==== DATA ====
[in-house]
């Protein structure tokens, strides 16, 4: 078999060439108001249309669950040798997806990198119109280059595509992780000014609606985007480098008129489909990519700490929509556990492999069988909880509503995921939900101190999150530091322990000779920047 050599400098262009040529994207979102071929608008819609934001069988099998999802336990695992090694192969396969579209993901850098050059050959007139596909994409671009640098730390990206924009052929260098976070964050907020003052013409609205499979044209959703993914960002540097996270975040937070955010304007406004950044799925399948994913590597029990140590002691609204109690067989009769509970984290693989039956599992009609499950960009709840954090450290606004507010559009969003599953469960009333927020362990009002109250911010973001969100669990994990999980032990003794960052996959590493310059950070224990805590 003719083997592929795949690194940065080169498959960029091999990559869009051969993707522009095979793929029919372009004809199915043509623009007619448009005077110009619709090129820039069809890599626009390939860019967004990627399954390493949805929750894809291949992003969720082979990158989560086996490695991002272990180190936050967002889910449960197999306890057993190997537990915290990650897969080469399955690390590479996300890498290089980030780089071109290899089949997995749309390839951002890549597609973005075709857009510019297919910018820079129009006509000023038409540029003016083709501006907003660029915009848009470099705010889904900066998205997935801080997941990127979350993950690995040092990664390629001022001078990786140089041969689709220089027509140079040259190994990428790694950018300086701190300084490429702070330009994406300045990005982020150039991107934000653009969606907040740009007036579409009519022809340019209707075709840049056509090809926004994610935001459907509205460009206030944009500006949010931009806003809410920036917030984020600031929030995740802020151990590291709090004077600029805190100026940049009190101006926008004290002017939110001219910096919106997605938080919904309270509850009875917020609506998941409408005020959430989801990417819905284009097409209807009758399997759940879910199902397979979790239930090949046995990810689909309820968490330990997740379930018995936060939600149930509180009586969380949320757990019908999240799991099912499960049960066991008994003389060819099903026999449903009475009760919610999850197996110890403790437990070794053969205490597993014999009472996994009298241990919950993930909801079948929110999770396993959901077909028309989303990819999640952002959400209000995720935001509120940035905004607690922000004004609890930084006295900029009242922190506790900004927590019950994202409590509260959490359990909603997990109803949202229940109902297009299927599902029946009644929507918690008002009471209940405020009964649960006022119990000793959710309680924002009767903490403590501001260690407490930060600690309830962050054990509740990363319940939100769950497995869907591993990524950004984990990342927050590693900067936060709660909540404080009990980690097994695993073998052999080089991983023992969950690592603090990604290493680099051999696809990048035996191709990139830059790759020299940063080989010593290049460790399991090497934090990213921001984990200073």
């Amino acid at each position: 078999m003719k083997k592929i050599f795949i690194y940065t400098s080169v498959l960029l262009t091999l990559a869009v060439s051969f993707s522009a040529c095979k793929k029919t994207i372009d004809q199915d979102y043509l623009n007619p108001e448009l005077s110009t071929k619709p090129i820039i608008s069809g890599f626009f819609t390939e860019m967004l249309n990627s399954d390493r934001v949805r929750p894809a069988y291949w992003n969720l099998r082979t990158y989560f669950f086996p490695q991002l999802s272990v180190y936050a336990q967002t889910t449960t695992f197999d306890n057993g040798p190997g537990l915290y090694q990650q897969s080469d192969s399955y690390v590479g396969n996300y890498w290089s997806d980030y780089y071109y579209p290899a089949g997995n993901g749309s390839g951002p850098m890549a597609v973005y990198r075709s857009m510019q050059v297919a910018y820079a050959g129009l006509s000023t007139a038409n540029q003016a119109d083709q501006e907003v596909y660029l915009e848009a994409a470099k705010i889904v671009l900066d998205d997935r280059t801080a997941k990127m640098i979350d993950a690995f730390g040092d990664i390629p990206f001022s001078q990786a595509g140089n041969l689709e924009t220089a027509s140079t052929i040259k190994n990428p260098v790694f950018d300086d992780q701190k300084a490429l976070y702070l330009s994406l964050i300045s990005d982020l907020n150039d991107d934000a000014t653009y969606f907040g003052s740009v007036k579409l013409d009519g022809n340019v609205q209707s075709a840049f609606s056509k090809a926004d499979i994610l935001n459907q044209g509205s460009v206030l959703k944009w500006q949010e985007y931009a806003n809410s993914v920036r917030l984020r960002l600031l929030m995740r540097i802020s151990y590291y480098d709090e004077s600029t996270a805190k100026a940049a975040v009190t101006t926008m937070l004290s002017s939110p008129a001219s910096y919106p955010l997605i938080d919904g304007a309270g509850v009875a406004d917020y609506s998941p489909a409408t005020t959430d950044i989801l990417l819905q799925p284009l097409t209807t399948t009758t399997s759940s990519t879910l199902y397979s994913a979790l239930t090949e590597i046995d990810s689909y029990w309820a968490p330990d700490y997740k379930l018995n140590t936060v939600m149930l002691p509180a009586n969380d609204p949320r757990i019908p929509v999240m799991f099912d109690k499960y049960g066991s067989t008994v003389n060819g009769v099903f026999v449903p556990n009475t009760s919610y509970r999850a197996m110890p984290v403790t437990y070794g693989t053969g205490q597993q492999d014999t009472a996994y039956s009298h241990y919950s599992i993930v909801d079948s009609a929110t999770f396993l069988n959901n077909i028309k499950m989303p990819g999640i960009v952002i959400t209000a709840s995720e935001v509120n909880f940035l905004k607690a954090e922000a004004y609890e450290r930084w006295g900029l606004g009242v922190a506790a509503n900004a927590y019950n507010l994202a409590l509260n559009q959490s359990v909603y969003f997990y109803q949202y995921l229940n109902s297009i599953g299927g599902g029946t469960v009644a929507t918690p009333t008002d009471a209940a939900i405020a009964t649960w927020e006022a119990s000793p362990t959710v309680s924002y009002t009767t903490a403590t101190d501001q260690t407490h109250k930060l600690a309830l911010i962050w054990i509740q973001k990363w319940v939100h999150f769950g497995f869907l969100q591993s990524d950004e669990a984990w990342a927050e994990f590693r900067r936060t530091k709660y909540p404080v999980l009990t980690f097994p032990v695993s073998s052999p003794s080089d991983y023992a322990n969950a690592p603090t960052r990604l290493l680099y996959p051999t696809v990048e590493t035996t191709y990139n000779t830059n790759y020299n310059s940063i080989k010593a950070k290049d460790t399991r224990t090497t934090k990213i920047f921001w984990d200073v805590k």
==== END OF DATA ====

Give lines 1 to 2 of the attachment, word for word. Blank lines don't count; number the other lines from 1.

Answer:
[in-house]
């Protein structure tokens, strides 16, 4: 078999060439108001249309669950040798997806990198119109280059595509992780000014609606985007480098008129489909990519700490929509556990492999069988909880509503995921939900101190999150530091322990000779920047 050599400098262009040529994207979102071929608008819609934001069988099998999802336990695992090694192969396969579209993901850098050059050959007139596909994409671009640098730390990206924009052929260098976070964050907020003052013409609205499979044209959703993914960002540097996270975040937070955010304007406004950044799925399948994913590597029990140590002691609204109690067989009769509970984290693989039956599992009609499950960009709840954090450290606004507010559009969003599953469960009333927020362990009002109250911010973001969100669990994990999980032990003794960052996959590493310059950070224990805590 003719083997592929795949690194940065080169498959960029091999990559869009051969993707522009095979793929029919372009004809199915043509623009007619448009005077110009619709090129820039069809890599626009390939860019967004990627399954390493949805929750894809291949992003969720082979990158989560086996490695991002272990180190936050967002889910449960197999306890057993190997537990915290990650897969080469399955690390590479996300890498290089980030780089071109290899089949997995749309390839951002890549597609973005075709857009510019297919910018820079129009006509000023038409540029003016083709501006907003660029915009848009470099705010889904900066998205997935801080997941990127979350993950690995040092990664390629001022001078990786140089041969689709220089027509140079040259190994990428790694950018300086701190300084490429702070330009994406300045990005982020150039991107934000653009969606907040740009007036579409009519022809340019209707075709840049056509090809926004994610935001459907509205460009206030944009500006949010931009806003809410920036917030984020600031929030995740802020151990590291709090004077600029805190100026940049009190101006926008004290002017939110001219910096919106997605938080919904309270509850009875917020609506998941409408005020959430989801990417819905284009097409209807009758399997759940879910199902397979979790239930090949046995990810689909309820968490330990997740379930018995936060939600149930509180009586969380949320757990019908999240799991099912499960049960066991008994003389060819099903026999449903009475009760919610999850197996110890403790437990070794053969205490597993014999009472996994009298241990919950993930909801079948929110999770396993959901077909028309989303990819999640952002959400209000995720935001509120940035905004607690922000004004609890930084006295900029009242922190506790900004927590019950994202409590509260959490359990909603997990109803949202229940109902297009299927599902029946009644929507918690008002009471209940405020009964649960006022119990000793959710309680924002009767903490403590501001260690407490930060600690309830962050054990509740990363319940939100769950497995869907591993990524950004984990990342927050590693900067936060709660909540404080009990980690097994695993073998052999080089991983023992969950690592603090990604290493680099051999696809990048035996191709990139830059790759020299940063080989010593290049460790399991090497934090990213921001984990200073």